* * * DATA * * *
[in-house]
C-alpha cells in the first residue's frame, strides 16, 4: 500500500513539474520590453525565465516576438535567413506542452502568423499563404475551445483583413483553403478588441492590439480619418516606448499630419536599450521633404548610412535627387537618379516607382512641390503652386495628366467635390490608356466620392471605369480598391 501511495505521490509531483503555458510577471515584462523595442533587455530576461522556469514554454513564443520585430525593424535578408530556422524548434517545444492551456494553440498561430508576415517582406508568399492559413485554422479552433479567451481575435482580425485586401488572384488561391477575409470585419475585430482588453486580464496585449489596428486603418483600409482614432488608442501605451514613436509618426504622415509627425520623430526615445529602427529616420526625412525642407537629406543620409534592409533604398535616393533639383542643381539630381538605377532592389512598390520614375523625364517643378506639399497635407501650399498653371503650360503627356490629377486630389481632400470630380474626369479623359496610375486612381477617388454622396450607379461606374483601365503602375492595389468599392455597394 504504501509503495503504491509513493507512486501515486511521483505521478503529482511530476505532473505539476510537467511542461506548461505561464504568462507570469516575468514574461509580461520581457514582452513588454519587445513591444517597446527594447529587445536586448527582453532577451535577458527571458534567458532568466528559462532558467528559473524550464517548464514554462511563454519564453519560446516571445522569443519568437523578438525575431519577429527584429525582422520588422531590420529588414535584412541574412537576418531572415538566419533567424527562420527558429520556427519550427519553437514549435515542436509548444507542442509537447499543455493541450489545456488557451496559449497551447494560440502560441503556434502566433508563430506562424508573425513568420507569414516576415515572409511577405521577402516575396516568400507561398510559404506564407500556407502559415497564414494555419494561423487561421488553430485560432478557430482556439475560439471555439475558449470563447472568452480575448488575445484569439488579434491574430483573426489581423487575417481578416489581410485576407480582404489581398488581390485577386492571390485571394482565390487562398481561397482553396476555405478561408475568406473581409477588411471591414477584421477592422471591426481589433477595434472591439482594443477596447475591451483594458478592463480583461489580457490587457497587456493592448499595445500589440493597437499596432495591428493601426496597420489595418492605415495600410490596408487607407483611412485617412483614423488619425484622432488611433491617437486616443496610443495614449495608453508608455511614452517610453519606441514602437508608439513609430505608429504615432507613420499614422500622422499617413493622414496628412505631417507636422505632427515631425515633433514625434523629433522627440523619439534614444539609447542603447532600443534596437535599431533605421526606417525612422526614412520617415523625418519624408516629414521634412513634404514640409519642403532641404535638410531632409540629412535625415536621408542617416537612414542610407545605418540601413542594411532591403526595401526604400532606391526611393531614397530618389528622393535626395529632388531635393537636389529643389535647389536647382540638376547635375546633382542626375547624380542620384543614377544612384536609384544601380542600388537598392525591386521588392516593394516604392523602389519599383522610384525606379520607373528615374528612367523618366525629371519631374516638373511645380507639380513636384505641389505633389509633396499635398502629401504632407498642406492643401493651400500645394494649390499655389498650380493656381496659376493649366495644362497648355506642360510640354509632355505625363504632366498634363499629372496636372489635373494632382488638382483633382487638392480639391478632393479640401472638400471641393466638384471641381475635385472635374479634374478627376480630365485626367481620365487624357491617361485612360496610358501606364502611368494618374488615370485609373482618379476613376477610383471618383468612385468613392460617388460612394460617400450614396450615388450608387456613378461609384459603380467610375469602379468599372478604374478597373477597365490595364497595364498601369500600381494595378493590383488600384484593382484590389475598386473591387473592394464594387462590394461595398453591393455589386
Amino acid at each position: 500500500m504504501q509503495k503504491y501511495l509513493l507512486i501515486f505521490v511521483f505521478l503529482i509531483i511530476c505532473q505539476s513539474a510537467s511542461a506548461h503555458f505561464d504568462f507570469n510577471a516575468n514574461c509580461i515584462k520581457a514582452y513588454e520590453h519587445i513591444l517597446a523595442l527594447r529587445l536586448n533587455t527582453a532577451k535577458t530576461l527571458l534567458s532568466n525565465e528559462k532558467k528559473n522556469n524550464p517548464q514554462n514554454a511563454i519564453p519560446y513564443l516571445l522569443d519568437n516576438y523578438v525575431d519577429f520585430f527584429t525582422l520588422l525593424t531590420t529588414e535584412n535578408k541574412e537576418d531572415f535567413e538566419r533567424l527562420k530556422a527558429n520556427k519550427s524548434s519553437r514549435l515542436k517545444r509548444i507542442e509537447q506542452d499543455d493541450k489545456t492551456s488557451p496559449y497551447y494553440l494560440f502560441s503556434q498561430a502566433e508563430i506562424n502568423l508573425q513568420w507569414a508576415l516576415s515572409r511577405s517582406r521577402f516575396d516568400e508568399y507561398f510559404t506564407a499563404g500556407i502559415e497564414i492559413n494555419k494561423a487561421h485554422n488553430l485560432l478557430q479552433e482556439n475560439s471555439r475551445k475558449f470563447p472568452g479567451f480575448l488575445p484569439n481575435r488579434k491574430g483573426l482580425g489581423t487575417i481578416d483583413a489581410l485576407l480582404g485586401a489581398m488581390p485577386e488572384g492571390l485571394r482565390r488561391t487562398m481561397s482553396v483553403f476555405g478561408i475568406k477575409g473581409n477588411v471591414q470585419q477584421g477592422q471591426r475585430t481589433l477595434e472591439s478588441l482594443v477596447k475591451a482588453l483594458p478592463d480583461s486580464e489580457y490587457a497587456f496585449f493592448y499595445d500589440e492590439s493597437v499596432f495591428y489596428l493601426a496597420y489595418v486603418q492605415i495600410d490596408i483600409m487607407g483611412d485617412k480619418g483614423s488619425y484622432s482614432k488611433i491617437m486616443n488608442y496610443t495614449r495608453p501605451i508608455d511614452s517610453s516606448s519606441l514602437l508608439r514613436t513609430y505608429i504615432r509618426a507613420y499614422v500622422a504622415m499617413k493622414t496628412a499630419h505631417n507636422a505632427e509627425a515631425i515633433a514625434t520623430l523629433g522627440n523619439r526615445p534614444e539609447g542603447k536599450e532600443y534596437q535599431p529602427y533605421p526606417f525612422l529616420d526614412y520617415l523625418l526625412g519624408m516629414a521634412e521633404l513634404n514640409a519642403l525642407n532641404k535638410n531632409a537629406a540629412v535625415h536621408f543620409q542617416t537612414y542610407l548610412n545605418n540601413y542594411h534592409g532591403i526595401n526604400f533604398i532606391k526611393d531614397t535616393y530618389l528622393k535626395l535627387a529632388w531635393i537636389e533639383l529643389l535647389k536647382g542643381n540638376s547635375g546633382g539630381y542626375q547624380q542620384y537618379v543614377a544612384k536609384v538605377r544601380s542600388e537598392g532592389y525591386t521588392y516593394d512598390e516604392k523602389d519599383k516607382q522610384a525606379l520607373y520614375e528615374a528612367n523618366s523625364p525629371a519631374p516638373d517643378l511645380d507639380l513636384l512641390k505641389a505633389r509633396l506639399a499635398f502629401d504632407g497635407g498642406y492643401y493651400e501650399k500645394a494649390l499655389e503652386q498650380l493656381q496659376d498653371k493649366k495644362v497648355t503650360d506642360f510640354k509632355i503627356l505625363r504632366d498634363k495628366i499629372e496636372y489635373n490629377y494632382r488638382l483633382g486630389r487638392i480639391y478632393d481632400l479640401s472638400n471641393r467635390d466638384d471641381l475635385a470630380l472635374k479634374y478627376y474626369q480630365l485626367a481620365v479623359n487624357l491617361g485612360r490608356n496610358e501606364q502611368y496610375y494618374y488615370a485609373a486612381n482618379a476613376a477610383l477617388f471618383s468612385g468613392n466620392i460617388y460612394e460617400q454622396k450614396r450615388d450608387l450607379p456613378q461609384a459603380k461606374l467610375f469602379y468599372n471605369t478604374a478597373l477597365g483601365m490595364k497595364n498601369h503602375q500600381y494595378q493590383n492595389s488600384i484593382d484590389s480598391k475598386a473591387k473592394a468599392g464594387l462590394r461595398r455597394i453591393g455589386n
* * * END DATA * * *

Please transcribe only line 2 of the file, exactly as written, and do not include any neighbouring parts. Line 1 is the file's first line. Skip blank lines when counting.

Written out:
C-alpha cells in the first residue's frame, strides 16, 4: 500500500513539474520590453525565465516576438535567413506542452502568423499563404475551445483583413483553403478588441492590439480619418516606448499630419536599450521633404548610412535627387537618379516607382512641390503652386495628366467635390490608356466620392471605369480598391 501511495505521490509531483503555458510577471515584462523595442533587455530576461522556469514554454513564443520585430525593424535578408530556422524548434517545444492551456494553440498561430508576415517582406508568399492559413485554422479552433479567451481575435482580425485586401488572384488561391477575409470585419475585430482588453486580464496585449489596428486603418483600409482614432488608442501605451514613436509618426504622415509627425520623430526615445529602427529616420526625412525642407537629406543620409534592409533604398535616393533639383542643381539630381538605377532592389512598390520614375523625364517643378506639399497635407501650399498653371503650360503627356490629377486630389481632400470630380474626369479623359496610375486612381477617388454622396450607379461606374483601365503602375492595389468599392455597394 504504501509503495503504491509513493507512486501515486511521483505521478503529482511530476505532473505539476510537467511542461506548461505561464504568462507570469516575468514574461509580461520581457514582452513588454519587445513591444517597446527594447529587445536586448527582453532577451535577458527571458534567458532568466528559462532558467528559473524550464517548464514554462511563454519564453519560446516571445522569443519568437523578438525575431519577429527584429525582422520588422531590420529588414535584412541574412537576418531572415538566419533567424527562420527558429520556427519550427519553437514549435515542436509548444507542442509537447499543455493541450489545456488557451496559449497551447494560440502560441503556434502566433508563430506562424508573425513568420507569414516576415515572409511577405521577402516575396516568400507561398510559404506564407500556407502559415497564414494555419494561423487561421488553430485560432478557430482556439475560439471555439475558449470563447472568452480575448488575445484569439488579434491574430483573426489581423487575417481578416489581410485576407480582404489581398488581390485577386492571390485571394482565390487562398481561397482553396476555405478561408475568406473581409477588411471591414477584421477592422471591426481589433477595434472591439482594443477596447475591451483594458478592463480583461489580457490587457497587456493592448499595445500589440493597437499596432495591428493601426496597420489595418492605415495600410490596408487607407483611412485617412483614423488619425484622432488611433491617437486616443496610443495614449495608453508608455511614452517610453519606441514602437508608439513609430505608429504615432507613420499614422500622422499617413493622414496628412505631417507636422505632427515631425515633433514625434523629433522627440523619439534614444539609447542603447532600443534596437535599431533605421526606417525612422526614412520617415523625418519624408516629414521634412513634404514640409519642403532641404535638410531632409540629412535625415536621408542617416537612414542610407545605418540601413542594411532591403526595401526604400532606391526611393531614397530618389528622393535626395529632388531635393537636389529643389535647389536647382540638376547635375546633382542626375547624380542620384543614377544612384536609384544601380542600388537598392525591386521588392516593394516604392523602389519599383522610384525606379520607373528615374528612367523618366525629371519631374516638373511645380507639380513636384505641389505633389509633396499635398502629401504632407498642406492643401493651400500645394494649390499655389498650380493656381496659376493649366495644362497648355506642360510640354509632355505625363504632366498634363499629372496636372489635373494632382488638382483633382487638392480639391478632393479640401472638400471641393466638384471641381475635385472635374479634374478627376480630365485626367481620365487624357491617361485612360496610358501606364502611368494618374488615370485609373482618379476613376477610383471618383468612385468613392460617388460612394460617400450614396450615388450608387456613378461609384459603380467610375469602379468599372478604374478597373477597365490595364497595364498601369500600381494595378493590383488600384484593382484590389475598386473591387473592394464594387462590394461595398453591393455589386